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Why new ‘Hype Simulator’ app could be harmful to Gen Z

Hype Simulator is the new app giving everyday folk a taste of social media virality akin to that of super influencers like Kylie Jenner and Dixie D’Amelio. Should we be concerned?

Everyone has wondered at some stage what it would be like to become an internet sensation overnight while trawling through Instagram or TikTok. Earning millions of devoted followers is a modern fascination, particularly as far as Gen Zers are concerned.

We all have the odd post that bangs on our timelines and gets us a few shares or likes, but the prospect of being hit with thousands of comments and DMs every day is totally alien to most of us.

It may not be an unattainable pipe dream for much longer, however, thanks to a new app called ‘Hype Simulator’ that artificially transforms your social media profile into a mega influencer juggernaut – for all of 15 minutes, at least.

What is Hype Simulator?

Giving people a brief taste of the life of a social media celeb and the influx of notifications they’re accustomed to 24/7, Hype Simulator – currently ranked 7th on Apple’s Photo & Video charts – creates a mock version of your personal account on either TikTok or Instagram and transforms it into an absolute clout machine.

Within seconds of signing up on the app, follower notifications start to pour in along with an overwhelming number of private messages, proclaiming things like ‘I’m your biggest fan,’ or ironically asking what you’d be doing if you weren’t famous.

Obviously, there are no real-life users behind the follower count, which becomes painfully obvious when you actually reply to your new entourage, triggering generic responses like, ‘I can’t believe you answered,’ or ‘I can’t even!’

Around the five-minute mark you’ll hit 100k followers, which will prompt the much-coveted blue tick verification next to your name, but those who partake will only have 10 minutes to marvel at it before the cut-off period. From here, the only option (bar living your actual life) is to hit restart and again choose from the dystopian ‘celebrity’ or ‘going viral’ simulations on offer.


#hypesimulator #fyp y’all have got to try this it’s kinda scary

♬ original sound – emma 🙂

The problematic urge for clout

While most will take Hype Simulator at face value as a novel app, a bit of a laugh, and a tool to prank friends for actual content on TikTok or Reels, it’s reasonable to suggest that the mechanics have the potential to do more harm than good to its target demographic, Gen Z.

The title page for the app proudly displays Andy Warhol’s famous quote: ‘In the future, everyone will be world-famous for fifteen minutes,’ and ironically, this is where the red flags start to crop up. Gen Z is by and large the loneliest and most anxious generation to ever exist, and research continues to point to social media as a significant factor.

While our online personas provide us with a means of expressing our opinions and creativity, they can also become a habitual hunting ground for validation and seeking out that much craved dopamine rush.

By providing young people with their 15 minutes of fame (or the pretence of) and then abruptly stripping it away, apps like Hype Simulator have the potential to exacerbate any existing feelings of loneliness or exclusion by direct contrast against users’ genuine levels of interaction. Intentionally or not, it promotes a mindset focused on figures, and therefore encourages already susceptible teens to further compare their profiles against friends or even celebrities.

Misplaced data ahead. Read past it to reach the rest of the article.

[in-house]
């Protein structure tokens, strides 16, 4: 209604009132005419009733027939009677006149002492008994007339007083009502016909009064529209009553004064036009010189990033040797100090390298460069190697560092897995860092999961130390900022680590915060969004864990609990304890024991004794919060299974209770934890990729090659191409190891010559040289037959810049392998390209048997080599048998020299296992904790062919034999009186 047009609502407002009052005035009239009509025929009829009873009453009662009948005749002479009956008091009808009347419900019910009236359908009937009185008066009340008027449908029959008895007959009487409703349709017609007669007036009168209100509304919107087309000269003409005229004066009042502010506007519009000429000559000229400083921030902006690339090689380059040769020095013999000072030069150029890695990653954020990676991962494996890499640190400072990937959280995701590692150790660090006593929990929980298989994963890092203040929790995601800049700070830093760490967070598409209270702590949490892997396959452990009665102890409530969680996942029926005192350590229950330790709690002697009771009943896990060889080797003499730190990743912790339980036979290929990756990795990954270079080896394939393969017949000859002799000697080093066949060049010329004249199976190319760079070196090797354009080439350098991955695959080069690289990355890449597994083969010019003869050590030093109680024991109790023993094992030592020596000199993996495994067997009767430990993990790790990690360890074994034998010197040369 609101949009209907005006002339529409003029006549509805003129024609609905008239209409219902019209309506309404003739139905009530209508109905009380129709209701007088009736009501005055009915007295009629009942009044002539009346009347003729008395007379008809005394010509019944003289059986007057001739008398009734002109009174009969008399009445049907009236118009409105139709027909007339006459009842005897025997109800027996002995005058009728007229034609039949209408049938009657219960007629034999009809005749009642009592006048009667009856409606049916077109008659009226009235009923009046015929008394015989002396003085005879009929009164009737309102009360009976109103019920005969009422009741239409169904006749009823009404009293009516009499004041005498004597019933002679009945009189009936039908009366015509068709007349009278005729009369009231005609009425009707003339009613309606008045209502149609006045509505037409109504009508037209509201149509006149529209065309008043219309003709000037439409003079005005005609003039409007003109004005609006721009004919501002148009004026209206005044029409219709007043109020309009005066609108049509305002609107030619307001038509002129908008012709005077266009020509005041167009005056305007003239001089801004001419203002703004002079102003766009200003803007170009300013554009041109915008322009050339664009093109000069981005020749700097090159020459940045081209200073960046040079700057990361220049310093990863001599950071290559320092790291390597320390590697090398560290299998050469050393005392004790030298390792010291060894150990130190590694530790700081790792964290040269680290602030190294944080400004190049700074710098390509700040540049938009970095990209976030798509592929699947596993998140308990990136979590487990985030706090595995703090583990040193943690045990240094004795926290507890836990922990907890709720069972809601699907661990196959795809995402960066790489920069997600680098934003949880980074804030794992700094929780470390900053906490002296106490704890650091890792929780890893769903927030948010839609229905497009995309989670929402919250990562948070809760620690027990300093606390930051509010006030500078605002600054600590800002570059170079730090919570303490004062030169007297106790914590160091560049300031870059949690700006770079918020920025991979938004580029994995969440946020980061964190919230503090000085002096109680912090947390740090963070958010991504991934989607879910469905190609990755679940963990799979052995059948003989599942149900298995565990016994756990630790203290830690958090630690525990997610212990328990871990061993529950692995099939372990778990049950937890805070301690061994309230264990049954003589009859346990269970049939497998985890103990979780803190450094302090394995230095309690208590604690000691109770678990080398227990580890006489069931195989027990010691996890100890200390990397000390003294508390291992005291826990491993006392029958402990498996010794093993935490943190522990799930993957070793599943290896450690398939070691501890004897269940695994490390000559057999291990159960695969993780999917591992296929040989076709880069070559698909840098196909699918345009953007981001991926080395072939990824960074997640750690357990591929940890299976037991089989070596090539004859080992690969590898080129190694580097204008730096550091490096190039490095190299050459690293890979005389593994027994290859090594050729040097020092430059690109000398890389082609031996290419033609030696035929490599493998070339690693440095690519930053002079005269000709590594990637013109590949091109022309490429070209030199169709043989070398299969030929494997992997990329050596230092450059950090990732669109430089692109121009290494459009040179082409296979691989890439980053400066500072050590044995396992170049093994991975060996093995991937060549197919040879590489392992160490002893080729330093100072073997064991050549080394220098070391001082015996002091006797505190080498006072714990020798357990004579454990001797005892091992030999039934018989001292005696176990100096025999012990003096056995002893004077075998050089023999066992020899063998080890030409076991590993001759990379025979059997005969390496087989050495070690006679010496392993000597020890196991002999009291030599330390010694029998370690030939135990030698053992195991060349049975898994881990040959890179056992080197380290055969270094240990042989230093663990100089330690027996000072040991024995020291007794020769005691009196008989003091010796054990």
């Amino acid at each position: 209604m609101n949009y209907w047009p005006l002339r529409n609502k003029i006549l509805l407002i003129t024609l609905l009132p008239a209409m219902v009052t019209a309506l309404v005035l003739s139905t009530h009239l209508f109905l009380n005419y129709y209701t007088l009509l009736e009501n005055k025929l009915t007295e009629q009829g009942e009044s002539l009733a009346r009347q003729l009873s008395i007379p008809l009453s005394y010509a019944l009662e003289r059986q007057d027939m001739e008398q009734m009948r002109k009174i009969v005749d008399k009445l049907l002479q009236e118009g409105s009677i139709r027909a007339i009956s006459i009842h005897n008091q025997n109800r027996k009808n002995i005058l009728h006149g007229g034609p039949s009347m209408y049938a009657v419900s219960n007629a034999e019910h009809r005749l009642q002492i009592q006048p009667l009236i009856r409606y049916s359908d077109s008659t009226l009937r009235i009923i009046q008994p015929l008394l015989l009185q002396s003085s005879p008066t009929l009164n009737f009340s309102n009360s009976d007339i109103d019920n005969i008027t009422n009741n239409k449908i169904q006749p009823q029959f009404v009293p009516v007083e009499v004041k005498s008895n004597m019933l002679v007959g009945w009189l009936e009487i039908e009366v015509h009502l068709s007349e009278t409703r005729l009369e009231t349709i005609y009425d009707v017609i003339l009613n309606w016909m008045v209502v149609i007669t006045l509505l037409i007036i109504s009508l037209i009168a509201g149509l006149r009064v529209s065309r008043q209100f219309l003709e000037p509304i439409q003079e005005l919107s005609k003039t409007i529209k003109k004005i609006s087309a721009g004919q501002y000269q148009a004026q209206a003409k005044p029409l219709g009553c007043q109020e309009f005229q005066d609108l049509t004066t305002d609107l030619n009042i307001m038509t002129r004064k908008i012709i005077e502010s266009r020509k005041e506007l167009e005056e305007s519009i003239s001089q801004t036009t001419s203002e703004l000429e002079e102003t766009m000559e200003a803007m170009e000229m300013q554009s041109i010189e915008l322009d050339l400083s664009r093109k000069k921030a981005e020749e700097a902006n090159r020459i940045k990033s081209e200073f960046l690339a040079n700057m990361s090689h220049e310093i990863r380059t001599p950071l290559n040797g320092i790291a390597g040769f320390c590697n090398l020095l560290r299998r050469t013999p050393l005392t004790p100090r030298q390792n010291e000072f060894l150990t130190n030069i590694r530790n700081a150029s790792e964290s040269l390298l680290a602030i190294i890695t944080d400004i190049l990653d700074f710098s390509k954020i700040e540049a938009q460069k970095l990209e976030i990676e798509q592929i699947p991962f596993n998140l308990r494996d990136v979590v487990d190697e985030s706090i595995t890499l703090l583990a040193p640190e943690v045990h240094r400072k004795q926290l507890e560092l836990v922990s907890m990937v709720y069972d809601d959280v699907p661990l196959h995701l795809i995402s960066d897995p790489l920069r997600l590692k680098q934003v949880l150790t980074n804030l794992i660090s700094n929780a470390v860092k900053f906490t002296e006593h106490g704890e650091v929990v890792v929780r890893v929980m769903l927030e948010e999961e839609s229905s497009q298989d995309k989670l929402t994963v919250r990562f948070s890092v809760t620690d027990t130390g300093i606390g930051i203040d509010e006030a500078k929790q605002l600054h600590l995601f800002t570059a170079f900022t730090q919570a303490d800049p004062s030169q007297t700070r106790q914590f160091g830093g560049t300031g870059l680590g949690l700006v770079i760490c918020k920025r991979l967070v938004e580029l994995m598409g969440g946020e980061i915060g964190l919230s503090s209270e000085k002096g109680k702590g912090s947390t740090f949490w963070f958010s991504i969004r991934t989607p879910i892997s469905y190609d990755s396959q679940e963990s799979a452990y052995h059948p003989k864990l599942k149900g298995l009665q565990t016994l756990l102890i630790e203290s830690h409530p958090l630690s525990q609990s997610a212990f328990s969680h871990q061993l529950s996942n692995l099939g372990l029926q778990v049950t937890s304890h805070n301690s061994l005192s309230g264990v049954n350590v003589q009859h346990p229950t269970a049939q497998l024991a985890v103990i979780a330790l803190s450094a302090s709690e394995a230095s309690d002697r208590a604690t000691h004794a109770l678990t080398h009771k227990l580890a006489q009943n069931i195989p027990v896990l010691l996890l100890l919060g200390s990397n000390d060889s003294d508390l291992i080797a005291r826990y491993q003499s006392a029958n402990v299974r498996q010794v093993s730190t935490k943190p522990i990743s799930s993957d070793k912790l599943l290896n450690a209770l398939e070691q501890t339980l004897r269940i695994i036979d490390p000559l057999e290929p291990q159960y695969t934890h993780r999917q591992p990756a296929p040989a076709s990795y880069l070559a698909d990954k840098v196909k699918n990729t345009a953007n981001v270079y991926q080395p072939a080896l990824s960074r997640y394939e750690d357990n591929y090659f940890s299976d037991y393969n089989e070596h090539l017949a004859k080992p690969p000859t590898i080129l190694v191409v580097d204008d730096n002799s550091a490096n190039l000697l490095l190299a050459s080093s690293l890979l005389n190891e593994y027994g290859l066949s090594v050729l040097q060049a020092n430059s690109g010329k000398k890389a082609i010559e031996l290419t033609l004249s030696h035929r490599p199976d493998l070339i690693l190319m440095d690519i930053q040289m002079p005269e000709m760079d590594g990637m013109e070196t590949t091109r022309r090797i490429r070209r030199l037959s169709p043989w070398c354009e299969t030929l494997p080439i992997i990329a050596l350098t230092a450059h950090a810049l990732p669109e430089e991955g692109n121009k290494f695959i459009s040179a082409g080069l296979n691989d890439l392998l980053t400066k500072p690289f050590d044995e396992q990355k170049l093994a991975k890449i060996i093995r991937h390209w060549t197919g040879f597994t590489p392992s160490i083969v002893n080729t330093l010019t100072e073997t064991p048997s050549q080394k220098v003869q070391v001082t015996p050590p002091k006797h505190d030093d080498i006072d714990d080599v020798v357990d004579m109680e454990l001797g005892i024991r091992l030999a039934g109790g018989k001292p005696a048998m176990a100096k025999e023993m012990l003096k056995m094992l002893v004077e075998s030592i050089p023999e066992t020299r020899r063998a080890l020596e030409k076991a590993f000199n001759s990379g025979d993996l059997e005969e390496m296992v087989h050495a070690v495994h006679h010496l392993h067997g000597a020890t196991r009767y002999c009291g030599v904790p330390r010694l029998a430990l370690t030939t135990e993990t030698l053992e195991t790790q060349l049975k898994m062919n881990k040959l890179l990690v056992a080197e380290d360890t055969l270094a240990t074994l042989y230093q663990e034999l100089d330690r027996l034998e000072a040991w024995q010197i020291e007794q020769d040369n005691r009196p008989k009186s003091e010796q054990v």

The app is clearly well intentioned, but when you consider that the most desirable job amongst teens today is to become a social media influencer, it hardly takes a genius to identify the potential problems Hype Simulator could cause.


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Against the grain of social tech

Being locked indoors throughout 2020 has promoted record levels of engagement on social media sites, with people turning to tech to maintain some semblance of a social life. But before the pandemic, a large percentage of young people had started to limit their use of social media platforms on a day-to-day basis.

Numerous studies suggested that this regulating of time on social media had a big benefit for the mental health of young people, who could instead focus their energy on forming meaningful relationships and social interactions in the real world.

Social tech in general has also become more mindful of the potential pitfalls of social media. In terms of free resources for emotional support online, there’s more to choose from now than ever before – check our recent stories on AI-based app WYSA and Facebook’s ‘Emotional Support Center.’

Snapchat’s take on vertical video and clear rival to TikTok, Spotlight, has been extremely conscious of the current landscape too, eliminating any sort of disadvantage in terms of getting views. Those with hefty follower counts will have to jump through the same hurdles as first-time posters, meaning all original ideas have an equal chance to go viral.

There’s no doubting that the overall consciousness of the industry is shifting to become more sensitive and considerate to all ramifications of products or updates before roll out, and in that sense, Hype Simulator is lacking tact and sticks out like a bit of a sore thumb.